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Climbing the Ladder: Home-field advantage

Every year, there’s plenty of debate over the MLS Cup Playoffs format. One topic that frequently comes into play is how much to reward the top teams, which inevitably includes discussions of home-field advantage. But just how much of an advantage has playing at home in MLS been? Obviously, home teams have an edge, but how does that translate into numbers?

Let’s take a look.

Home field advantage (HFA) data for MLS


 YearGamesWLDHome PPGAway PPGHFA

This shows the W-L-D records of home teams during the regular reason. For comparison purposes, games that went to a shootout (1996-99) were counted as draws.

Home teams have won 49.4 percent of the time, against 26.5 percent losses and 24.1 percent draws. If draws are counted as half a win and half a loss, then home teams have a .615 winning percentage.

This translates to 1.72 points per game (PPG) for home teams and 1.04 PPG for away teams. So home-field advantage in MLS (the last column) is worth about 0.69 points per game.

To put that in perspective, if a team played its entire 34-game schedule at home, it would end up with 23 more points compared to one who played all 34 games away. An average team (which is 1.38 PPG) playing solely at home (1.72 PPG) would’ve finished in the top three of the MLS standings in most years.

Here’s a chart for home/away goals, per game:



With a per-game difference of 0.46, home teams have scored 57.9 percent of all the goals in MLS history. That’s fewer than the winning percentage (.615) might suggest.

Comparison to EPL/other sports


Home Goals
MLS0.690.61557.9 percent
EPL0.610.60158.2 percent

Over the past 15 seasons, the English Premier League has seen a slightly smaller home-field advantage than MLS (0.61 PPG vs. 0.69). This is likely due to the fact that there’s been less parity as well as possibly the smaller amount of travel English teams have to endure.

Despite this, the home goal percentage is very similar.

There’s a Harvard study which concluded that EPL home-field advantage actually increases slightly with the size of the crowd; it would interesting to see if a similar effect exists in MLS.

However, it’s not just soccer. Home-field advantage is important throughout professional sports. Compared with other American sports leagues, the MLS winning percentage for home teams is a bit higher (though it’s hard to directly compare when soccer games have three outcomes). The other big leagues have home winning percentages historically ranging from 54-60 percent, with MLB at the low end and the NBA at the high end.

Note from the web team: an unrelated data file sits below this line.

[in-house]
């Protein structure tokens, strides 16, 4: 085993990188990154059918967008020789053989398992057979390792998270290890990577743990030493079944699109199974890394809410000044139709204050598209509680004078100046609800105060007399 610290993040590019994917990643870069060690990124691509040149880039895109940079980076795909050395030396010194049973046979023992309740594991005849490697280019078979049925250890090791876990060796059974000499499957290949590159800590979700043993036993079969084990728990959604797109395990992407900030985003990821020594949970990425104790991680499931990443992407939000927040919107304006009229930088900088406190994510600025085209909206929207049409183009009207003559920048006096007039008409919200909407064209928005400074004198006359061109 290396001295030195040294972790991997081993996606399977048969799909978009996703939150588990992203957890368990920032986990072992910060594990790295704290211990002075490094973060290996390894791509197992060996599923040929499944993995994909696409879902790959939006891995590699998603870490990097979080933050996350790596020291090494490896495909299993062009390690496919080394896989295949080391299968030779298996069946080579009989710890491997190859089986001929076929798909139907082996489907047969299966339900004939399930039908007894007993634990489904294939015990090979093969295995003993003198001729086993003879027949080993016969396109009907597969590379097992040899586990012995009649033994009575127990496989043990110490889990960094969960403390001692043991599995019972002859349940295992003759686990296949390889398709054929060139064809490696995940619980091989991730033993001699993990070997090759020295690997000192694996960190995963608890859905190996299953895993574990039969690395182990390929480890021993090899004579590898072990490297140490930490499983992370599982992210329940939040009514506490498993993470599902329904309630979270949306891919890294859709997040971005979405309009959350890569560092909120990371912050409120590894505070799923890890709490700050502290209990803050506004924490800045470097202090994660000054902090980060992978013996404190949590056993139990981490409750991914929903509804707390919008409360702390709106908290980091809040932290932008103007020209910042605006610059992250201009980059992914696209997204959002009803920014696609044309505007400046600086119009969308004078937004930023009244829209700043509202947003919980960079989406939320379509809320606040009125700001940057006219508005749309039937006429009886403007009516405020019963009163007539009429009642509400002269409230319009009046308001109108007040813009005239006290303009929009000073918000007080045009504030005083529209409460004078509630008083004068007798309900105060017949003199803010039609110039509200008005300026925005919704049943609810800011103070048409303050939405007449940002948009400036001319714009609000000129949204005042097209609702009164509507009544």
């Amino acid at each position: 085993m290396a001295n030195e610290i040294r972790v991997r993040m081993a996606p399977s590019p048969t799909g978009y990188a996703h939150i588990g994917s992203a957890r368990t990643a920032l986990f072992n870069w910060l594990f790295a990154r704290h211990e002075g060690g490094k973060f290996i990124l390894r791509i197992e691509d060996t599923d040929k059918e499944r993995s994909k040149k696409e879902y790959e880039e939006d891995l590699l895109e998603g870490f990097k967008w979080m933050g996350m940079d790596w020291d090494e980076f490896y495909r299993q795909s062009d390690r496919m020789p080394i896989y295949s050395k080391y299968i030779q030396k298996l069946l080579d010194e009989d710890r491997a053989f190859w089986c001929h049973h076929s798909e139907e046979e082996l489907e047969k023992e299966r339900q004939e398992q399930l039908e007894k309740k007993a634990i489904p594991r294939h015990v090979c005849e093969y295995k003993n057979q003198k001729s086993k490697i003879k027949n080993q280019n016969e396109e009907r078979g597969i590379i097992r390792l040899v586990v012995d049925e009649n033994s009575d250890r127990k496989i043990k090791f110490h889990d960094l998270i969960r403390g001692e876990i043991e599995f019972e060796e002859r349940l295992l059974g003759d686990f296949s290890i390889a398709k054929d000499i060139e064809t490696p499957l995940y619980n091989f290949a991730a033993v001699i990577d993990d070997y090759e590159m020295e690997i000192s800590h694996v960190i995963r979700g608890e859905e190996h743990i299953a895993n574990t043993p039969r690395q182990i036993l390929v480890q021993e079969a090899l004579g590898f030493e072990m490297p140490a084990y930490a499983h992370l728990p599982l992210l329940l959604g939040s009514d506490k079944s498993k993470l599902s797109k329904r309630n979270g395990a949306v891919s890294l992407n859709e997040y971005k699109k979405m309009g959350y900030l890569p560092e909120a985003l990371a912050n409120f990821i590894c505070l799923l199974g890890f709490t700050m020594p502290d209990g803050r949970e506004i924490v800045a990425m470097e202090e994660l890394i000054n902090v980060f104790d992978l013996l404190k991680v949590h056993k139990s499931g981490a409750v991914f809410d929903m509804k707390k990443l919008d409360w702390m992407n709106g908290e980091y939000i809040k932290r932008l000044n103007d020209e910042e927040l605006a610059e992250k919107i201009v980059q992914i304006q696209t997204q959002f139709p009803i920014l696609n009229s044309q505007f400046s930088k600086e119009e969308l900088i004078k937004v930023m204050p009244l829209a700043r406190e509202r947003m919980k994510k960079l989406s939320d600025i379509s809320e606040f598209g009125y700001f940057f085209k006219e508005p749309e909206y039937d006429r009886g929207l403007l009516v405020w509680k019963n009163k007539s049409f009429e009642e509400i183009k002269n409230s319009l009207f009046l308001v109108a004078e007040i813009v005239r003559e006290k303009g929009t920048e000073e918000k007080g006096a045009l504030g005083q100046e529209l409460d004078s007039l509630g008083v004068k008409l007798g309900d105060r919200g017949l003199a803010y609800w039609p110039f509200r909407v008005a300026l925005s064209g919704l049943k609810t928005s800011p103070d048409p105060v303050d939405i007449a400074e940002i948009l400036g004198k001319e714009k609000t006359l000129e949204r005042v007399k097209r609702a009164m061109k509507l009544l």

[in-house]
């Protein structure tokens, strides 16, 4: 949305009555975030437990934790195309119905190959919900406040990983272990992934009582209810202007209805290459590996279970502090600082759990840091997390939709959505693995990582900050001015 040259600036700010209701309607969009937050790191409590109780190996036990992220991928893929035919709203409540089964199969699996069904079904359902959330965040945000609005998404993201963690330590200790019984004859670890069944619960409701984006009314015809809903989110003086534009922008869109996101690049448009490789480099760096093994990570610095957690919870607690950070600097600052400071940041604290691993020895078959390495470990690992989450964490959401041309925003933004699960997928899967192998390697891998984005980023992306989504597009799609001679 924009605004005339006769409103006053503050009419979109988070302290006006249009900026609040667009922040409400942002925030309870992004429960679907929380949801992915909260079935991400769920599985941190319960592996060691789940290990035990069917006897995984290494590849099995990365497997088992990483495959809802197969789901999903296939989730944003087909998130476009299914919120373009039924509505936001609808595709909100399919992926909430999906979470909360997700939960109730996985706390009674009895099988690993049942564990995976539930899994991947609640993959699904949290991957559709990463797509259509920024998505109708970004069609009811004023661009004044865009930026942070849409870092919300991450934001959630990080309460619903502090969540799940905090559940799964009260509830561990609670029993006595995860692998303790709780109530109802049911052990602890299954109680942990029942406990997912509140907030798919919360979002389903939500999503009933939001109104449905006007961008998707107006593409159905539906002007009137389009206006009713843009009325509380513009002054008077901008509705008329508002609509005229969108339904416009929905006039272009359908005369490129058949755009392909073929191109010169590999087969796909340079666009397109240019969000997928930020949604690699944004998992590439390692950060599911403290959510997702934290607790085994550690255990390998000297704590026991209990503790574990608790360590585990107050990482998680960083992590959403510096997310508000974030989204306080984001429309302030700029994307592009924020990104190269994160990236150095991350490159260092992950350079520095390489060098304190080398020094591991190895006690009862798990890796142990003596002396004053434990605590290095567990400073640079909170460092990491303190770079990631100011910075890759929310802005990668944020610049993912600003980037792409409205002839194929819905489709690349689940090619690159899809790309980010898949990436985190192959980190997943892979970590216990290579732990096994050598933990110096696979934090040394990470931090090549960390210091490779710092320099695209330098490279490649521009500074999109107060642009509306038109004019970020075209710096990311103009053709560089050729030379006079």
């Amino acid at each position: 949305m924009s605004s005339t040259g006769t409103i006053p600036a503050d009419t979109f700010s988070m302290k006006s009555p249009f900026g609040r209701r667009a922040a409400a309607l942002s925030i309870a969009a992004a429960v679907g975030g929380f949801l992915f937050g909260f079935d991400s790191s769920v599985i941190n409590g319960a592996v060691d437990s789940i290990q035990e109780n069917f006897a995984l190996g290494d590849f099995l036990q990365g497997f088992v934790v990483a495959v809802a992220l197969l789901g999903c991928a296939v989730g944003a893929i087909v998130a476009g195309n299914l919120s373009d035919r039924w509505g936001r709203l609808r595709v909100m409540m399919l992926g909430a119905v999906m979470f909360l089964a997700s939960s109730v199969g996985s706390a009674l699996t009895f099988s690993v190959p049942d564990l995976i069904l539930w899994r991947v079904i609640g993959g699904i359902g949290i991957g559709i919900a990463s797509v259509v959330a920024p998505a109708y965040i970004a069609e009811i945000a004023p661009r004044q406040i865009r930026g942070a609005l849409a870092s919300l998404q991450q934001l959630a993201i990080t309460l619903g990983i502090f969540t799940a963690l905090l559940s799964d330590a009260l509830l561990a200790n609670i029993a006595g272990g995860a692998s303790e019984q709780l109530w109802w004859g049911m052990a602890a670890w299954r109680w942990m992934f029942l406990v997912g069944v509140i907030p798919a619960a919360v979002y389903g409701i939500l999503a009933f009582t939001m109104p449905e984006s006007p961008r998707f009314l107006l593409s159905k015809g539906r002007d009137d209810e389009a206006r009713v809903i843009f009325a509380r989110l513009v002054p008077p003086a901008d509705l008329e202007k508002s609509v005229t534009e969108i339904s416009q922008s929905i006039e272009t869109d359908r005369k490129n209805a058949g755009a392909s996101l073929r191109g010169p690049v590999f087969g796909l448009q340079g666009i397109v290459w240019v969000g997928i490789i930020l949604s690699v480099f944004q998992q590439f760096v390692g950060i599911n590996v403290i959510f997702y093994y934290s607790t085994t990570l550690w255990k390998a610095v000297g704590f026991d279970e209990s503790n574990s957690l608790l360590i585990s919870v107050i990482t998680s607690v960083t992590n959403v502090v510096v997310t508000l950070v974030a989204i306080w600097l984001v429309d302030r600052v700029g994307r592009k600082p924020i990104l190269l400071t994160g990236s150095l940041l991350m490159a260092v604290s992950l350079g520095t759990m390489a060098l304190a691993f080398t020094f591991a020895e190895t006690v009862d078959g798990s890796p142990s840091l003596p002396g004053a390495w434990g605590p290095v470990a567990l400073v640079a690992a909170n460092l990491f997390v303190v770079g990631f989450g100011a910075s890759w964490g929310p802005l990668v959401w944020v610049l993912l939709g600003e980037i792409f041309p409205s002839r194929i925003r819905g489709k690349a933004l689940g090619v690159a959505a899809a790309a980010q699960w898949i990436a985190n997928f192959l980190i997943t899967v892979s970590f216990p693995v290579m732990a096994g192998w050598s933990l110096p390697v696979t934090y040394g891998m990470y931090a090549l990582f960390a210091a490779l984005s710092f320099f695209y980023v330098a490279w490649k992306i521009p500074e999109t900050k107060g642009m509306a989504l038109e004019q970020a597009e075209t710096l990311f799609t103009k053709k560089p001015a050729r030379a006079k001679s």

Regular season vs. playoffs

Though it’s a smaller sample size (187 games), the home-field advantage in MLS Cup Playoffs games has been much greater than in the regular season.


 YearGamesWLDHome PPGAway PPGHFA

W-L-D breakdown is 59.4 percent wins, 19.8 percent losses and 20.9 percent draws (a .698 winning percentage compared with .615 in the regular season). The home-field advantage in playoff games is 1.19 PPG, much higher than the 0.69 PPG in the regular season. Meanwhile, home playoff teams have scored 64.8 percent of the goals (vs. 57.9 percent regular season).

The two new opening-round playoff games in 2011 will be single elimination. Previously, MLS has had 18 single-elimination playoff games with a home-field advantage (16 conference championships since 2003, and the 1997 and 2002 MLS Cups). Two-thirds of the home teams have advanced (12/18 = .667), which is close to that .698 all-time percentage.

Unbalanced schedules

One way to use this information as an MLS fan is when considering the unbalanced schedules that teams are often forced to play. For example, this year Sporting Kansas City will embark on a 10-game road trip to start the season while they await the opening of LIVESTRONG Sporting Park. It’s comparable to the trips taken by Columbus (1999), Los Angeles (2003) and Chicago (2006) before their stadiums were completed.

With 10 away games to start the season, a losing record should be expected for KC at that point. If they’re an average team (1.04 away PPG), then they should have 10 points. This season, with the expanded playoffs, a mid-table finish of ninth or 10th out of 18 teams will be good enough to qualify for the postseason.

So, 10 points in 10 games for KC will mean that they’re on track for a playoff berth, even though the overall record might be poor.

Looking at some of the other schedules, Colorado and Los Angeles will start off with more away games, while Dallas, Houston, Real Salt Lake, Toronto and Vancouver will enjoy a large percentage of the early games at home. That’s a key factor to remember when looking at the standings.